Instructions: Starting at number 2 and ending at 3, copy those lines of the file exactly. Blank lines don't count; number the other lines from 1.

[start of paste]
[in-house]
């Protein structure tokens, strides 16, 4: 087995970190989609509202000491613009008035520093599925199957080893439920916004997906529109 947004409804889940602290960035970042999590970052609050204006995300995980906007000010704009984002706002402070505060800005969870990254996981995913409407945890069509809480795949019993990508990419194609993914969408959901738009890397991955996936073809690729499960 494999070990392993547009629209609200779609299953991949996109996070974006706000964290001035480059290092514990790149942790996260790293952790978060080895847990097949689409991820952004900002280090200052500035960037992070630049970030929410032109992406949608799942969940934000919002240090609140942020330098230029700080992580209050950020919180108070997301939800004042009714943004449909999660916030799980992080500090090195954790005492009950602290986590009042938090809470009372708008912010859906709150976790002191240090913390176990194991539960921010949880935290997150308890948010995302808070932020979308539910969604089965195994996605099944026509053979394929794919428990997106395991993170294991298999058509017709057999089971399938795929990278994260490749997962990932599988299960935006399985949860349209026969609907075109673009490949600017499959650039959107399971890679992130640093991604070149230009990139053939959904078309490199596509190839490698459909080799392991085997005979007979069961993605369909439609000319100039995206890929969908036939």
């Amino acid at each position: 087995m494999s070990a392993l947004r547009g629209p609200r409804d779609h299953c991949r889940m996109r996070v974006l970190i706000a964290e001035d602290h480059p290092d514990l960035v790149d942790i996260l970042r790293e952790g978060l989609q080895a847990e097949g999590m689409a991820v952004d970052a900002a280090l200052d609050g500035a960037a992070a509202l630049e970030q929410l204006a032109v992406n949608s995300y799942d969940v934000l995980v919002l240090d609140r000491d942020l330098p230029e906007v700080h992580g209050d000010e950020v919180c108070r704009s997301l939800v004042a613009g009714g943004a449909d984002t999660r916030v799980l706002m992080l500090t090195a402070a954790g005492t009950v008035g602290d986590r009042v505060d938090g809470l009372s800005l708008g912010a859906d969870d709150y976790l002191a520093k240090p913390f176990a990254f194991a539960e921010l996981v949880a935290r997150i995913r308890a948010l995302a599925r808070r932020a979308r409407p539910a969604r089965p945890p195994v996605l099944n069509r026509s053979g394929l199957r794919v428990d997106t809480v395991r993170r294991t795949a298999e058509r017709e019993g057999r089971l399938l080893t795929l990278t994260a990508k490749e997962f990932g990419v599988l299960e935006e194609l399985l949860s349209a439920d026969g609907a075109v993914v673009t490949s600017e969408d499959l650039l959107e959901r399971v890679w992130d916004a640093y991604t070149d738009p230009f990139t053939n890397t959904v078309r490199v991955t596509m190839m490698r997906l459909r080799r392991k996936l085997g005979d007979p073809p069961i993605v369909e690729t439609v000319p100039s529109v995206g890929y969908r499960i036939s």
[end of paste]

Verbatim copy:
């Protein structure tokens, strides 16, 4: 087995970190989609509202000491613009008035520093599925199957080893439920916004997906529109 947004409804889940602290960035970042999590970052609050204006995300995980906007000010704009984002706002402070505060800005969870990254996981995913409407945890069509809480795949019993990508990419194609993914969408959901738009890397991955996936073809690729499960 494999070990392993547009629209609200779609299953991949996109996070974006706000964290001035480059290092514990790149942790996260790293952790978060080895847990097949689409991820952004900002280090200052500035960037992070630049970030929410032109992406949608799942969940934000919002240090609140942020330098230029700080992580209050950020919180108070997301939800004042009714943004449909999660916030799980992080500090090195954790005492009950602290986590009042938090809470009372708008912010859906709150976790002191240090913390176990194991539960921010949880935290997150308890948010995302808070932020979308539910969604089965195994996605099944026509053979394929794919428990997106395991993170294991298999058509017709057999089971399938795929990278994260490749997962990932599988299960935006399985949860349209026969609907075109673009490949600017499959650039959107399971890679992130640093991604070149230009990139053939959904078309490199596509190839490698459909080799392991085997005979007979069961993605369909439609000319100039995206890929969908036939």
């Amino acid at each position: 087995m494999s070990a392993l947004r547009g629209p609200r409804d779609h299953c991949r889940m996109r996070v974006l970190i706000a964290e001035d602290h480059p290092d514990l960035v790149d942790i996260l970042r790293e952790g978060l989609q080895a847990e097949g999590m689409a991820v952004d970052a900002a280090l200052d609050g500035a960037a992070a509202l630049e970030q929410l204006a032109v992406n949608s995300y799942d969940v934000l995980v919002l240090d609140r000491d942020l330098p230029e906007v700080h992580g209050d000010e950020v919180c108070r704009s997301l939800v004042a613009g009714g943004a449909d984002t999660r916030v799980l706002m992080l500090t090195a402070a954790g005492t009950v008035g602290d986590r009042v505060d938090g809470l009372s800005l708008g912010a859906d969870d709150y976790l002191a520093k240090p913390f176990a990254f194991a539960e921010l996981v949880a935290r997150i995913r308890a948010l995302a599925r808070r932020a979308r409407p539910a969604r089965p945890p195994v996605l099944n069509r026509s053979g394929l199957r794919v428990d997106t809480v395991r993170r294991t795949a298999e058509r017709e019993g057999r089971l399938l080893t795929l990278t994260a990508k490749e997962f990932g990419v599988l299960e935006e194609l399985l949860s349209a439920d026969g609907a075109v993914v673009t490949s600017e969408d499959l650039l959107e959901r399971v890679w992130d916004a640093y991604t070149d738009p230009f990139t053939n890397t959904v078309r490199v991955t596509m190839m490698r997906l459909r080799r392991k996936l085997g005979d007979p073809p069961i993605v369909e690729t439609v000319p100039s529109v995206g890929y969908r499960i036939s």